Each year, Care and Share Food Bank has experienced an increase of food distribution while its role of providing food throughout southern Colorado remains constant.
Initially, the organization was the direct source for individuals in need of food; several years ago it transitioned to what is called a food bank, said Shannon Brice, chief alliance officer with Care and Share.
“We’re very unique as an Empty Stocking agency, in that we partner with many of those agencies by distributing food to shelters, soup kitchens, food pantries and schools. Partnering is really what we are all about,” Brice said.
Care and Share serves 31 counties and partners with about 250 organizations to provide food to those in need.
“Those agencies then come to us to get what is manageable for their food pantries. Food distribution is often only a piece of what they do,” she said. “All of these organizations come to us as their grocery store.”
Ten years ago, Care and Share moved into its current facility on the city’s east side. Brice said when she started with Care and Share 12 years ago, about 9 million pounds of food was being distributed. That number is now 24 million pounds.
“The building has been transformational in that it has allowed us to perfect the logistics of the movement of food,” she said.
Care and Share is one of the 200 food bank members of Feeding America, a leading national charity fighting hunger. Among other things, it works with national manufacturers that donate by the truckload. Brice said it is the source for a majority of the food Care and Share distributes. Locally, King Soopers and Walmart are major donors, as are several farmers and ranchers. “We try to purchase food locally whenever we can, as well,” Brice said.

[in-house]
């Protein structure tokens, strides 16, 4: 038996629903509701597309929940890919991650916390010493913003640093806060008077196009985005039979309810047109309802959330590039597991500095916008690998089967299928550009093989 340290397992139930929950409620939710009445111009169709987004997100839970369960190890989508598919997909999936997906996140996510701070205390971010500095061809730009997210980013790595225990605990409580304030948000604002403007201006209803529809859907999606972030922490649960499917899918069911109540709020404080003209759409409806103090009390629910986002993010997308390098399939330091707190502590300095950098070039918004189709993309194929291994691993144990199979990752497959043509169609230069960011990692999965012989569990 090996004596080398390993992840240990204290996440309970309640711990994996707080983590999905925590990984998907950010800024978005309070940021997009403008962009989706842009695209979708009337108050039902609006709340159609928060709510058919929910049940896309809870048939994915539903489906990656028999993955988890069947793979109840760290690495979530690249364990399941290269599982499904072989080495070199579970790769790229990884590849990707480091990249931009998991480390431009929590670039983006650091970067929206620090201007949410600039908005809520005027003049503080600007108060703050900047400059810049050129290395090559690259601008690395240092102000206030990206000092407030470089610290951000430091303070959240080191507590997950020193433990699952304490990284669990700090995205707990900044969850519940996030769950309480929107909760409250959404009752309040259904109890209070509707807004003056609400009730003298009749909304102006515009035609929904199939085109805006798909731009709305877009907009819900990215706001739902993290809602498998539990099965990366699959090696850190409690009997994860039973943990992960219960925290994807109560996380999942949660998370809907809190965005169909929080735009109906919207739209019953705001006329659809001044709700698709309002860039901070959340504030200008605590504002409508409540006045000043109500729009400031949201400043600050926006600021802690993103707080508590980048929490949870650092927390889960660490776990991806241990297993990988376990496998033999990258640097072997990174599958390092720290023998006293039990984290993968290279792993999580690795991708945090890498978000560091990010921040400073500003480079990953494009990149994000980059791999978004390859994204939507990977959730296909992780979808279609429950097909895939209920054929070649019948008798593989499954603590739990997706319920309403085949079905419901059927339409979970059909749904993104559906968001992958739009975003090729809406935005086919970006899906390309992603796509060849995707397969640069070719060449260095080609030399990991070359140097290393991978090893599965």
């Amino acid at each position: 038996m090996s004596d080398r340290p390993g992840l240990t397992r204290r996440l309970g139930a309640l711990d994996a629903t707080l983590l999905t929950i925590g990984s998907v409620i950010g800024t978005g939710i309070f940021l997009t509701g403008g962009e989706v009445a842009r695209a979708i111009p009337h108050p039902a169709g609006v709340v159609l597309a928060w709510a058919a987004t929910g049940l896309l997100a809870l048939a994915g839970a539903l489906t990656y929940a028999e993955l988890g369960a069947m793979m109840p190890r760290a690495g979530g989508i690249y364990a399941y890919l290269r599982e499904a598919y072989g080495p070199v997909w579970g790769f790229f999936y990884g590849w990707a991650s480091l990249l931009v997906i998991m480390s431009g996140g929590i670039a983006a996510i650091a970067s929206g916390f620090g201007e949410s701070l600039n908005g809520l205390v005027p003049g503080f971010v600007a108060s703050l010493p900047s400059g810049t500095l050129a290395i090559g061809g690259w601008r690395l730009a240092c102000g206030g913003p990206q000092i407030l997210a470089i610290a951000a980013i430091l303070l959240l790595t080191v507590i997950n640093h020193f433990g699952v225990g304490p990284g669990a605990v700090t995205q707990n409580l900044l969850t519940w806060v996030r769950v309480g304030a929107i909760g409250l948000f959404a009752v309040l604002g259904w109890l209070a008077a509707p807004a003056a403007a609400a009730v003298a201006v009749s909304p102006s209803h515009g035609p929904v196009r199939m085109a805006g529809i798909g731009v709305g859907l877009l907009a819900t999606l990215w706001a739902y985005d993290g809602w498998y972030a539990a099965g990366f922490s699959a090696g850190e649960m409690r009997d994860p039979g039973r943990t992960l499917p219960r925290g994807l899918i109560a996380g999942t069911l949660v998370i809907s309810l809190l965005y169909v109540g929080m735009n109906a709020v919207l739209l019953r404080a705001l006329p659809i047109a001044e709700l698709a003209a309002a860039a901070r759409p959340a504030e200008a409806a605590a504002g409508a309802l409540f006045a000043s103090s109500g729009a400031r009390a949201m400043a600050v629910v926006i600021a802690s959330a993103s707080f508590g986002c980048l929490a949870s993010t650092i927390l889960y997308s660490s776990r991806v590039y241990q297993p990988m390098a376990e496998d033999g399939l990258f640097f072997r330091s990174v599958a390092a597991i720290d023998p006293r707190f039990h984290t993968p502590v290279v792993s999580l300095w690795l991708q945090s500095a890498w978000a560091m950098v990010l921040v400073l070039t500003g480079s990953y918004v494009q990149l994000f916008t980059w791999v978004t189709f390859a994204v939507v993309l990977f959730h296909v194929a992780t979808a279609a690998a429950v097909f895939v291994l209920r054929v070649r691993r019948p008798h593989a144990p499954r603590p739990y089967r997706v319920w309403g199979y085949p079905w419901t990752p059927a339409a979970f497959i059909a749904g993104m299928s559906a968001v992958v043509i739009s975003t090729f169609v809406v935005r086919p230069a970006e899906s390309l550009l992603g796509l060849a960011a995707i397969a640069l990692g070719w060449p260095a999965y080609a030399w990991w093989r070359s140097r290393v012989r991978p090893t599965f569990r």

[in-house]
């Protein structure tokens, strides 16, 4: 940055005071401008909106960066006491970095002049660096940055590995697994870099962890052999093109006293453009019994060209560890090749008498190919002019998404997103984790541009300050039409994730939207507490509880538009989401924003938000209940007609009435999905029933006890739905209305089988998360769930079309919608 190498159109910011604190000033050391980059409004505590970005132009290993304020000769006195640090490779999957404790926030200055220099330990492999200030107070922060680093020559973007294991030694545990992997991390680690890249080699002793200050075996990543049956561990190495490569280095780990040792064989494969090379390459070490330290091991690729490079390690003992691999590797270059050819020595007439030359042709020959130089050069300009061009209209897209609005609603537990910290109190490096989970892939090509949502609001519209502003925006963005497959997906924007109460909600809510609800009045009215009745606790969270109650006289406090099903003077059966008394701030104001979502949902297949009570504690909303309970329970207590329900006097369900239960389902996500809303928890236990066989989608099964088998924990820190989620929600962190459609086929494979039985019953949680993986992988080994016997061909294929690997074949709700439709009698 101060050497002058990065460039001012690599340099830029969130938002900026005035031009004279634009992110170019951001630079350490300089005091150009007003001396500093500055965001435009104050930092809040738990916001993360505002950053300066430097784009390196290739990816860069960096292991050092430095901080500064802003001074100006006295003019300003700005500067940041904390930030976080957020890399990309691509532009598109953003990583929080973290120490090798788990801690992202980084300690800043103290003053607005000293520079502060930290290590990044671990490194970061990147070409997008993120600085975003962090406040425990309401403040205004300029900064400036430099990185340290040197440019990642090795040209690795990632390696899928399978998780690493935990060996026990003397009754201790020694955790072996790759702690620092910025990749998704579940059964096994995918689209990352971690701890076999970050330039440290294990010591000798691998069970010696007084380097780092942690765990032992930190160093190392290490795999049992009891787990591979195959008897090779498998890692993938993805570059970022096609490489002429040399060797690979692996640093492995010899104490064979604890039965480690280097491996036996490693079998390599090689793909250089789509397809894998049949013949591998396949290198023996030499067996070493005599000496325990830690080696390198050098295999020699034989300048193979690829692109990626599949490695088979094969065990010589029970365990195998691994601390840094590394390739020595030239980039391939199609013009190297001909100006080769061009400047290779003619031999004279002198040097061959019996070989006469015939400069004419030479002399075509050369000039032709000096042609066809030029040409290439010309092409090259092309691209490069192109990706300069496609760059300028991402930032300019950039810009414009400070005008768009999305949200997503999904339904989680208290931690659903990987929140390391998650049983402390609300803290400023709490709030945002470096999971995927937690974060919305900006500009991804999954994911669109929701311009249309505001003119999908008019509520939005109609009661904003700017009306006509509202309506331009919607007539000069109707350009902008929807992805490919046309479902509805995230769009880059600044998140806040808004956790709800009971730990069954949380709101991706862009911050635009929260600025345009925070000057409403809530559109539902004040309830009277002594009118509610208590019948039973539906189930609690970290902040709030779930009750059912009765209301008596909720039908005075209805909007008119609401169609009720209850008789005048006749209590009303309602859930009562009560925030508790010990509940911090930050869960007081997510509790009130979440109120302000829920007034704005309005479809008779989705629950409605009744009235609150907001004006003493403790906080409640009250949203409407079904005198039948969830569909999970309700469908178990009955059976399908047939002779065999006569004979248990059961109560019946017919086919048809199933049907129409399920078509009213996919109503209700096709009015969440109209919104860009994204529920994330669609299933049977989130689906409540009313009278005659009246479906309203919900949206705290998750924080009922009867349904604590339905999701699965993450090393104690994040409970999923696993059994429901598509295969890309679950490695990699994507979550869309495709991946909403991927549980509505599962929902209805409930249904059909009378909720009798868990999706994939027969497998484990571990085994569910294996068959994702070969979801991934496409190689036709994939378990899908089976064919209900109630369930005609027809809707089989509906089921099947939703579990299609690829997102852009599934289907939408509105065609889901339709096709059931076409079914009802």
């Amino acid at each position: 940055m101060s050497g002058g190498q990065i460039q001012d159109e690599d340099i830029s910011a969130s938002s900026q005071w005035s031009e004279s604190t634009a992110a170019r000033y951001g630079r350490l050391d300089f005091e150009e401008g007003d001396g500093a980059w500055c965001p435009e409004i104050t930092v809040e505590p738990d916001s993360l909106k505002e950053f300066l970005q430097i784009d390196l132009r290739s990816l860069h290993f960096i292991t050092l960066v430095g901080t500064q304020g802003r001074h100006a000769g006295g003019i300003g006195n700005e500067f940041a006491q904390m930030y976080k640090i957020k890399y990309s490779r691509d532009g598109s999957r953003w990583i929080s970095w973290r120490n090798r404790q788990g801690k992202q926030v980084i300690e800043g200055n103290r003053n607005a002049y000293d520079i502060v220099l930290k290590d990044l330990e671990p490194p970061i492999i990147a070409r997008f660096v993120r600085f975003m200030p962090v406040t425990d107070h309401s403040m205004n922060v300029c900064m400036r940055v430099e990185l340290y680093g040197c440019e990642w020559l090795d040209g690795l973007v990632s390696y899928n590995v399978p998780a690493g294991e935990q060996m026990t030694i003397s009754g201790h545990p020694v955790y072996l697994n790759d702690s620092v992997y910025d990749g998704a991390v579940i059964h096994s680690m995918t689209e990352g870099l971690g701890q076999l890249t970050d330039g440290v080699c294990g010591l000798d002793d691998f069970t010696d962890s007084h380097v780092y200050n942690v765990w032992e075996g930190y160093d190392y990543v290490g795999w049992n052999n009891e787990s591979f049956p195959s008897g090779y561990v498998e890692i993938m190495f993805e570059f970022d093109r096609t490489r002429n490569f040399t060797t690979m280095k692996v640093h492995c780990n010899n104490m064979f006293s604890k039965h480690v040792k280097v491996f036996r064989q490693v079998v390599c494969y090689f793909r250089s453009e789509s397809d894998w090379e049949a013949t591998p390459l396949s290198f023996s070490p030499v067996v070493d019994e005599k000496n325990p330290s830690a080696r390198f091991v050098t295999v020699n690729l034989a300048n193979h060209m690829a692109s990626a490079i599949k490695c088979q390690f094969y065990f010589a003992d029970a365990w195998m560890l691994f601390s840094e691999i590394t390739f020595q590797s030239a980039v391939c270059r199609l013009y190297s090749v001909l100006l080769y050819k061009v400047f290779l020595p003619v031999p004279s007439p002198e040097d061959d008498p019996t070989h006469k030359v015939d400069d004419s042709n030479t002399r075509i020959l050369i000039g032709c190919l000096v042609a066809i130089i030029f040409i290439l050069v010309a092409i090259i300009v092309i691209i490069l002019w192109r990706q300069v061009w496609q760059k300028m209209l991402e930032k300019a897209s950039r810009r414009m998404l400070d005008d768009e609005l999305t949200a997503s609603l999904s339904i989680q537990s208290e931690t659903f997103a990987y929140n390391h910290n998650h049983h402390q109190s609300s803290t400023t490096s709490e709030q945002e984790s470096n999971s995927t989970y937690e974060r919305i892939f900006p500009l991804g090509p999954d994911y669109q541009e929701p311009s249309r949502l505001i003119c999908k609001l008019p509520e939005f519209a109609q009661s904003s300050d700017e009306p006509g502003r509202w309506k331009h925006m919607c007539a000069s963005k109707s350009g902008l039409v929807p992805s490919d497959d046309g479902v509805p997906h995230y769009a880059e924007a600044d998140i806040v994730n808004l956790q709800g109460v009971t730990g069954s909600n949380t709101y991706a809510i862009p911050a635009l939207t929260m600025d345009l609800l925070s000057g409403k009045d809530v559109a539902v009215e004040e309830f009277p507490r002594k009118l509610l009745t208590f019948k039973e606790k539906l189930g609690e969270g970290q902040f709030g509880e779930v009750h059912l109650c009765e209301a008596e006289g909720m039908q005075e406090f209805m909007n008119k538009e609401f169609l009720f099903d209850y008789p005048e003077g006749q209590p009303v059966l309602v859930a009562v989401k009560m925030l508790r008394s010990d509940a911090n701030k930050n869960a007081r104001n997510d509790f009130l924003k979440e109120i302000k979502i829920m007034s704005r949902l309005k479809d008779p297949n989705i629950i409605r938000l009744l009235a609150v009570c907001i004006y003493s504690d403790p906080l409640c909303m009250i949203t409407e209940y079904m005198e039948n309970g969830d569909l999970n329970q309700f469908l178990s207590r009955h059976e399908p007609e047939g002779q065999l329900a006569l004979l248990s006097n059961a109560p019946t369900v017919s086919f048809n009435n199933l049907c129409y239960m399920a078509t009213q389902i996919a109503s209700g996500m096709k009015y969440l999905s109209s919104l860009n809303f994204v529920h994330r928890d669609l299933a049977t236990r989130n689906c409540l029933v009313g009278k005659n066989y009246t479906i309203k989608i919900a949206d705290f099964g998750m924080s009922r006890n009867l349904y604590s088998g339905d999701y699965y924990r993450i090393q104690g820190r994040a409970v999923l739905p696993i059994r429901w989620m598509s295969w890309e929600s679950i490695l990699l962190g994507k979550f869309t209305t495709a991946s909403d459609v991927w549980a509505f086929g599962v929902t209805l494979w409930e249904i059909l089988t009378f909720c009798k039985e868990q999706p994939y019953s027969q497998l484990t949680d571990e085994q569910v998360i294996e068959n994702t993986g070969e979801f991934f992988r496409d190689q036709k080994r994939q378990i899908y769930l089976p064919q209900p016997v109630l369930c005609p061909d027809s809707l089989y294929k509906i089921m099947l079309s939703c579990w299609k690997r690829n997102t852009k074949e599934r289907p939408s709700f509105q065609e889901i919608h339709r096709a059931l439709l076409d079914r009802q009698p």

Within the realm of food distribution, there are several programs, including the Children’s Nutrition Initiative, which last year served 5,400 kids. The initiative includes the Meals and Snacks program, school pantries, the Healthy Kids Club and the Backpack Program, which sends food home with schoolchildren on weekends.
As with most nonprofit groups, Care and Share relies on volunteers.
“They are fundamental to how we operate,” Brice said. “Last year we received more than 50,000 hours from our volunteers.”
The Care and Share kitchen is used for the Healthy Kids Club where snacks and meals are prepared for after school and during summer. It is also where some produce rescue takes place, Brice said.
“We’ll have some produce that still has some life in it before going bad,” she said.
Such food is cooked, then frozen so it can be distributed to agencies.
Brice encourages people to visit careandshare.org, which includes resources for individuals in need of food.